One recent morning, bright and early, Jessica Sheldon stood in front of a group of Sunnyvale third graders. She was teaching the children how to dance while she played the ukulele and had a microphone hanging from her ear.
As the students leaped all over the floor, Sheldon yelled, “Right, left, right, together.”
While some were giggling and turning to each other for support, others had fixed expressions and were focusing on Sheldon’s motions. Some pupils, like Riya Mane, who is eight years old, wanted it could go on forever.
“It gives our bodies energy, and I really enjoyed that song,” Riya, a third-grader at Stocklmeir Elementary in Cupertino Union, said. “It’s just a lot of fun,”
Riya preferred starting her day with Sheldon’s class. However, it is seen by legislators around the state as the realization of Proposition 28, a statute that would soon provide California’s schools with almost $1 billion annually for music and the arts.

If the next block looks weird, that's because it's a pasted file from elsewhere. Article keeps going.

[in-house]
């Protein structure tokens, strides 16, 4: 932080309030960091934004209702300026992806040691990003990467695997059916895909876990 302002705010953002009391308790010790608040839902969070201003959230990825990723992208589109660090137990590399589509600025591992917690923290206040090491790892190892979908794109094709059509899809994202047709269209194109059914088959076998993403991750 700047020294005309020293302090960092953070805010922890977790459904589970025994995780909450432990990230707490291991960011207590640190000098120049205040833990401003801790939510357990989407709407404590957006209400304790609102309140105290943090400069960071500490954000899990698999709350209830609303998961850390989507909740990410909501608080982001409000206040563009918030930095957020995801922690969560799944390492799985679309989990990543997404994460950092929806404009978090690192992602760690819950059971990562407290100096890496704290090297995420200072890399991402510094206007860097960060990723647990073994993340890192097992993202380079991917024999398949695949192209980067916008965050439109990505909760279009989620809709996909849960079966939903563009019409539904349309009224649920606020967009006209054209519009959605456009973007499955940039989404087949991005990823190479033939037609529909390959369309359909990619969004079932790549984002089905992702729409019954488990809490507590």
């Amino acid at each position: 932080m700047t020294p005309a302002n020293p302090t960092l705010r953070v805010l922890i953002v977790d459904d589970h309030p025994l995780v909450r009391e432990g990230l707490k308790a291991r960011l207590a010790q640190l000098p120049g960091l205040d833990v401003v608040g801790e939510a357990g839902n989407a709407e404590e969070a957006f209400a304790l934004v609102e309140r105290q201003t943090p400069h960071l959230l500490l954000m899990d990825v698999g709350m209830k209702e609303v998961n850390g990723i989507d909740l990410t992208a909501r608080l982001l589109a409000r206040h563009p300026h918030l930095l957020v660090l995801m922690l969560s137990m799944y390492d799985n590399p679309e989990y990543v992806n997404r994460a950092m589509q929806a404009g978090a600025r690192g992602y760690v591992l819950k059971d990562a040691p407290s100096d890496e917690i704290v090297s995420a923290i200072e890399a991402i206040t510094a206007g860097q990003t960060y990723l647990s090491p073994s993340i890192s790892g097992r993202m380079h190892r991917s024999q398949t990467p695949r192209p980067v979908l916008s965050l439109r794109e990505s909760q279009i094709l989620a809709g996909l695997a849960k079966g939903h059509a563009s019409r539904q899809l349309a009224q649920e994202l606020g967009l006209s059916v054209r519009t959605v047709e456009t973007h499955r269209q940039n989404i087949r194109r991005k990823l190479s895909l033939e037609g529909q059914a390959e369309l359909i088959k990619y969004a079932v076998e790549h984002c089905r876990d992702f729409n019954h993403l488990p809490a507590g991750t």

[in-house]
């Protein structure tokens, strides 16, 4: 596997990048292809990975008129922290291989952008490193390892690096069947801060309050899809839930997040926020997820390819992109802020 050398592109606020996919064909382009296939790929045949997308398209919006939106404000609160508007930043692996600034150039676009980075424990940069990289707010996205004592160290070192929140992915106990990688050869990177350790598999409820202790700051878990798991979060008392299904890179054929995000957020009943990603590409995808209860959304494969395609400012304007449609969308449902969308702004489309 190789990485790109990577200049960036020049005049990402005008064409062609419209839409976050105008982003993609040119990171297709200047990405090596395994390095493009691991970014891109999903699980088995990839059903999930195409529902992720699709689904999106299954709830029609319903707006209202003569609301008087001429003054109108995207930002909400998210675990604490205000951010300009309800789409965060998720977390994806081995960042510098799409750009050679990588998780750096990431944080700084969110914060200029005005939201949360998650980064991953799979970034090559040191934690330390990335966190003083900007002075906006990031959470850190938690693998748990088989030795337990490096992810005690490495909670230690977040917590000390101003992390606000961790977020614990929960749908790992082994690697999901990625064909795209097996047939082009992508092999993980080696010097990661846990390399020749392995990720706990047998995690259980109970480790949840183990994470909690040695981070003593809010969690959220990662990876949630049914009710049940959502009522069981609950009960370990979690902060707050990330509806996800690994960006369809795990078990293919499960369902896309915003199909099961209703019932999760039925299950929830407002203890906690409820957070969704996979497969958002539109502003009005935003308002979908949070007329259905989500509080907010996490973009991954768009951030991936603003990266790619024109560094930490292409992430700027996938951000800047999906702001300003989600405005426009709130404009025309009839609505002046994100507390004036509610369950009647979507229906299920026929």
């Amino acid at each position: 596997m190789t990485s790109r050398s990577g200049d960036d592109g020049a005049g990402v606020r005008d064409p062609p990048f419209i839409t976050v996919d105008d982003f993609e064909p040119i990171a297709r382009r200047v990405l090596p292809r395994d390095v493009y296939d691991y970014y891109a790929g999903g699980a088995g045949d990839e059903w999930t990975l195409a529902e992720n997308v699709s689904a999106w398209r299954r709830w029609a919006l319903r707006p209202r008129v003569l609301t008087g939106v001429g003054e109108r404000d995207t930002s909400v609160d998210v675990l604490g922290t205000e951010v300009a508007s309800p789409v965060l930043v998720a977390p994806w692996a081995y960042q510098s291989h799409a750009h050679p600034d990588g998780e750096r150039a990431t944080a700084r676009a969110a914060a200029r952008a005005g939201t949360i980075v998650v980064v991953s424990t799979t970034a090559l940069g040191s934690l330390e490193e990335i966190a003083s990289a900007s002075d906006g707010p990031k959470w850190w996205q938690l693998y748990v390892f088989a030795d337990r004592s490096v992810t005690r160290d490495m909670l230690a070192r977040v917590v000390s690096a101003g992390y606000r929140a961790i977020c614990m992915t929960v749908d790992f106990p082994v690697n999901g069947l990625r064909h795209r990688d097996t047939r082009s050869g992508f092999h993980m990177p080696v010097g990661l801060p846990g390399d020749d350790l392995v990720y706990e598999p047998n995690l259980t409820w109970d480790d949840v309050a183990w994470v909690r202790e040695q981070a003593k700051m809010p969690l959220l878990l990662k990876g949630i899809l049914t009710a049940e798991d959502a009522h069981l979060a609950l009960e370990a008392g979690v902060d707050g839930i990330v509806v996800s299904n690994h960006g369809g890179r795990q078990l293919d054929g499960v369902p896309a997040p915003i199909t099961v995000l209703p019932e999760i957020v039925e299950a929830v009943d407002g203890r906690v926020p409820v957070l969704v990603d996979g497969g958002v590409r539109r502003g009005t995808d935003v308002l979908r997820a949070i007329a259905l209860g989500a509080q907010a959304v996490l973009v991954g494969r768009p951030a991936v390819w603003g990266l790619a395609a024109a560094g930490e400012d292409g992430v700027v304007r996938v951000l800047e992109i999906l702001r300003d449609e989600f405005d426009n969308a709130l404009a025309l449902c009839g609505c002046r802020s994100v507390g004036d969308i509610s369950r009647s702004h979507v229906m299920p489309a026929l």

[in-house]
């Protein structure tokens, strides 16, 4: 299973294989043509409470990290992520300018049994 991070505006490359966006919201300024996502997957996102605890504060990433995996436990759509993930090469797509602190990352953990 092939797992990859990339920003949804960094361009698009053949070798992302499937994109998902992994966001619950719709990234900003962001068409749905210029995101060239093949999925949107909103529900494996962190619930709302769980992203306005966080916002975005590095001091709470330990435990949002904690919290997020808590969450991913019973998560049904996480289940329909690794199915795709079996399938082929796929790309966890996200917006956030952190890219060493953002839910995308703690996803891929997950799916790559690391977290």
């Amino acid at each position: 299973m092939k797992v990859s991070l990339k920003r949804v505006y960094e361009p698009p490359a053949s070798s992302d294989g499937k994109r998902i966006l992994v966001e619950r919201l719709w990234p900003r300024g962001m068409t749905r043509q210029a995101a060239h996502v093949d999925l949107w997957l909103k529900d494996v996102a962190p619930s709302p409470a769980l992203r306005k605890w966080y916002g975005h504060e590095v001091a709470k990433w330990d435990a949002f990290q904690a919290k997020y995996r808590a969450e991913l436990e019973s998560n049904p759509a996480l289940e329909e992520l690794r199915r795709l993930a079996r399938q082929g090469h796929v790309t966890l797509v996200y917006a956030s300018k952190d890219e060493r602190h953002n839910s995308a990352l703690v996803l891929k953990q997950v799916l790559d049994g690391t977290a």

While some districts, like San Francisco Unified and Cupertino Union, started hiring new instructors this year, like Sheldon, others are still rushing to decide which programs to offer. Districts will have to decide how to use the windfall when it is distributed to classrooms in California in February, regardless of their readiness.
“Every school that hasn’t recruited a new arts or music teacher means kids are being left behind if 6 million students have the option to participate in arts and music in school,” stated Austin Beutner, the author of Prop 28 and a former superintendent of the Los Angeles Unified School District.
After the initiative was handily adopted by California voters in November 2022, a new and continuous state funding stream was created to support a variety of programs, including dance, music, theater, painting, photography, animation, and film. The decision-making authority for these offers should rest with the school communities themselves, and personnel should be classified, credentialed, or both.
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